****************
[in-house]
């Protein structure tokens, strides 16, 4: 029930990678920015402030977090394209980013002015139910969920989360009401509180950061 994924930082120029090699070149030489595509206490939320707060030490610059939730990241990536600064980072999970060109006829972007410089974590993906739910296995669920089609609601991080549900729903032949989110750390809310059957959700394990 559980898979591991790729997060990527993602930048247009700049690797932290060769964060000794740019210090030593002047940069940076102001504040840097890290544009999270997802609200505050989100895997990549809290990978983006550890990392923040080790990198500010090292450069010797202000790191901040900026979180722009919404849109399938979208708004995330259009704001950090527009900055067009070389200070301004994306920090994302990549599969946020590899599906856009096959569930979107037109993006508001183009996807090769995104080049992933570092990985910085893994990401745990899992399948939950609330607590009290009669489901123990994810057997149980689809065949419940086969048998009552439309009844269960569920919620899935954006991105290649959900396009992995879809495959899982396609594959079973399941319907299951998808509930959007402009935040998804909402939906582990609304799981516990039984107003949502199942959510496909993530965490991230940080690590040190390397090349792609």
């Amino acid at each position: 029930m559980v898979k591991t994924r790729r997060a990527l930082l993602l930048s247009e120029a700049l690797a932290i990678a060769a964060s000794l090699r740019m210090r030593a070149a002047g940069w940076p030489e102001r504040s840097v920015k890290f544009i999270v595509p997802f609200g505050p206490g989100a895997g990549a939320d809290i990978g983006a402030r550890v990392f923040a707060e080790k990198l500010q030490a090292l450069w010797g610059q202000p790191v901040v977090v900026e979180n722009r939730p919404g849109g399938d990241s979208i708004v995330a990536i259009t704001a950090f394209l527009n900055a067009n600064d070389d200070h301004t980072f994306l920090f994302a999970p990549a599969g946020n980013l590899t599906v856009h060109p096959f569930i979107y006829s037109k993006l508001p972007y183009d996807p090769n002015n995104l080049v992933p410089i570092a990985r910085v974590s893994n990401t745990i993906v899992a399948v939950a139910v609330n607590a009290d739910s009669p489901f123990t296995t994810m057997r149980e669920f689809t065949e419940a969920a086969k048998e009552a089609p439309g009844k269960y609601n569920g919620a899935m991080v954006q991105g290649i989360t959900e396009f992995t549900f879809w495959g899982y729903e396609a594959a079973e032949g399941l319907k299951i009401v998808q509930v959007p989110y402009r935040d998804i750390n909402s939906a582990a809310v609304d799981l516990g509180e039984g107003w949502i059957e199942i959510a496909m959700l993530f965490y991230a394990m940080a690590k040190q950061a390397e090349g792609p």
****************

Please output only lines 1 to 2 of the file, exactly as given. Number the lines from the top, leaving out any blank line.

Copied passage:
[in-house]
């Protein structure tokens, strides 16, 4: 029930990678920015402030977090394209980013002015139910969920989360009401509180950061 994924930082120029090699070149030489595509206490939320707060030490610059939730990241990536600064980072999970060109006829972007410089974590993906739910296995669920089609609601991080549900729903032949989110750390809310059957959700394990 559980898979591991790729997060990527993602930048247009700049690797932290060769964060000794740019210090030593002047940069940076102001504040840097890290544009999270997802609200505050989100895997990549809290990978983006550890990392923040080790990198500010090292450069010797202000790191901040900026979180722009919404849109399938979208708004995330259009704001950090527009900055067009070389200070301004994306920090994302990549599969946020590899599906856009096959569930979107037109993006508001183009996807090769995104080049992933570092990985910085893994990401745990899992399948939950609330607590009290009669489901123990994810057997149980689809065949419940086969048998009552439309009844269960569920919620899935954006991105290649959900396009992995879809495959899982396609594959079973399941319907299951998808509930959007402009935040998804909402939906582990609304799981516990039984107003949502199942959510496909993530965490991230940080690590040190390397090349792609």